A thrilling war tale well-suited to a YA audience.




From the Scouts of St. Michael series , Vol. 1

In 1940, a tightknit group of British orphans embarks on a mission to infiltrate Hitler Youth squads. 

In this debut novel, six orphans—ranging in age from 11 to 16—grow up together in southeast England at the St. Michael’s Church and Home for Boys. They pine to become British Boy Scouts—especially Reggie, the eldest—but the local chapter haughtily rejects their applications. Sister Noreen, who has a background in “Scout craft,” encourages them to start their own chapter—they call themselves the “Scouts of St. Michael”—and they contribute to the war effort, helping the church prepare for the inevitable wave of bombings. When German fighter planes arrive, the boys realize the newly installed anti-aircraft gun is left unmanned, and Reggie and Freddie (the second oldest at 15) boldly take the initiative, shoot one down, and capture a notorious Nazi pilot. The Scouts win national recognition for their heroics, but that attention also spawns an extraordinary assignment, code-named Operation Archangel—they’re asked to disguise themselves as Hitler Youth and capture its sadistic leader, Thomas Peter Heydrich. Morales artfully presents the decidedly implausible—the Scouts don’t speak any German when the mission is first conceived—as tantalizingly possible. The plot crackles with high adventure and briskly paced action, and the Scouts are as resourceful as they are brave—the work reads like a Hardy Boys novel combined with historical fiction. The author’s writing is both accessible and buoyant, and sometimes achingly touching. When one of the nuns discovers that the boys are being sent to war along with the new curate (a former intelligence operative), she’s overcome with emotion: “On that she gasped and began to sob. He went to her and lifted her from the chair. Hugging her was all he could think to do. She was trembling with each sob. ‘Oh, Jim. Please tell me this isn’t true.’ ” But the story’s ending is so abrupt and inconclusive, readers can only assume (and hope) it was composed with a sequel in mind.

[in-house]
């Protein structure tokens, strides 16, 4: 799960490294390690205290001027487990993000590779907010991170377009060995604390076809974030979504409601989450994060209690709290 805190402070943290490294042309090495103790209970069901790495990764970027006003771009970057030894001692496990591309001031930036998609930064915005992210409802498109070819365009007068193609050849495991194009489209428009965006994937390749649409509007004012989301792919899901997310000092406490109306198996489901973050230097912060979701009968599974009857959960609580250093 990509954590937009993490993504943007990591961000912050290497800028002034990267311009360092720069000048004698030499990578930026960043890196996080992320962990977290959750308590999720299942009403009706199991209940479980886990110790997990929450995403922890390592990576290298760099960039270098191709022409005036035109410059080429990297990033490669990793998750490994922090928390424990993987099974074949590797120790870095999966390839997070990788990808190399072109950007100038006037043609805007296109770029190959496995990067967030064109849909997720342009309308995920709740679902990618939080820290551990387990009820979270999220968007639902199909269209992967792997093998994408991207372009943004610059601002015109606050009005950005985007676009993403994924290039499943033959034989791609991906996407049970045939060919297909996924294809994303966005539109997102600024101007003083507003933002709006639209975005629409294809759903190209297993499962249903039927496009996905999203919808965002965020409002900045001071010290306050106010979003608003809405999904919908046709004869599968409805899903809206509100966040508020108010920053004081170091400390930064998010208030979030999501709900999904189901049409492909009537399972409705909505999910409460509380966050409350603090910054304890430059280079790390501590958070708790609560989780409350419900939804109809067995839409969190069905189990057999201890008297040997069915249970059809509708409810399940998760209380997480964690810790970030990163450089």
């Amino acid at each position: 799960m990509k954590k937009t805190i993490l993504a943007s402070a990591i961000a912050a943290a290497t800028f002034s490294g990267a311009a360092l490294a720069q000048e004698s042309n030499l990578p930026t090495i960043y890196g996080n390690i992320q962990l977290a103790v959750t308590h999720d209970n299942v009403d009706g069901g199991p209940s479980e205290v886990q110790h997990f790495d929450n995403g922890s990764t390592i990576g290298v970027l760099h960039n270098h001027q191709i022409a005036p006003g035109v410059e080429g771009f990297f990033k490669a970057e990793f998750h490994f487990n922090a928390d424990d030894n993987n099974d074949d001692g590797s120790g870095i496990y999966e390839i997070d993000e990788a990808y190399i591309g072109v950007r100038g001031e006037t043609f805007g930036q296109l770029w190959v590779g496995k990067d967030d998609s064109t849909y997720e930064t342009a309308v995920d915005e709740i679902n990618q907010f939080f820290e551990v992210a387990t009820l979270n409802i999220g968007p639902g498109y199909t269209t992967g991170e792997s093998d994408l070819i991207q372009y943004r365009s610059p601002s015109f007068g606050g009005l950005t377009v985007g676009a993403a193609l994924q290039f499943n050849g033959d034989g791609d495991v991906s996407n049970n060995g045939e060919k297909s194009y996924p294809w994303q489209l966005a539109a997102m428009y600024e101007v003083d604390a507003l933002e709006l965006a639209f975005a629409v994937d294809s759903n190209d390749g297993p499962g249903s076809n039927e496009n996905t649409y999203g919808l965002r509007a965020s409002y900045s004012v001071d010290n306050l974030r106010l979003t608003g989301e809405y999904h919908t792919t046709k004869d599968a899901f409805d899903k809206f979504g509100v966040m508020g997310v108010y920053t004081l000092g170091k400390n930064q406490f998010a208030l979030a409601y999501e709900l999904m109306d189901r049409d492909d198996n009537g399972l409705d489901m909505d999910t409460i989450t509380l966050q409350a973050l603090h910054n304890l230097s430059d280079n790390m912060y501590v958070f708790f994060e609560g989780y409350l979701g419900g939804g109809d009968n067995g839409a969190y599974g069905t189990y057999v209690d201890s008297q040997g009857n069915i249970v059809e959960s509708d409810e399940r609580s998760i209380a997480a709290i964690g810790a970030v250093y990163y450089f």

A thrilling war tale well-suited to a YA audience. 

Pub Date: May 22, 2018

ISBN: 978-1-943492-36-7

Page Count: 356

Publisher: ELM Grove Publishing

Review Posted Online: Aug. 13, 2018

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A strange, subtle, and haunting novel.

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A financier's Ponzi scheme unravels to disastrous effect, revealing the unexpected connections among a cast of disparate characters.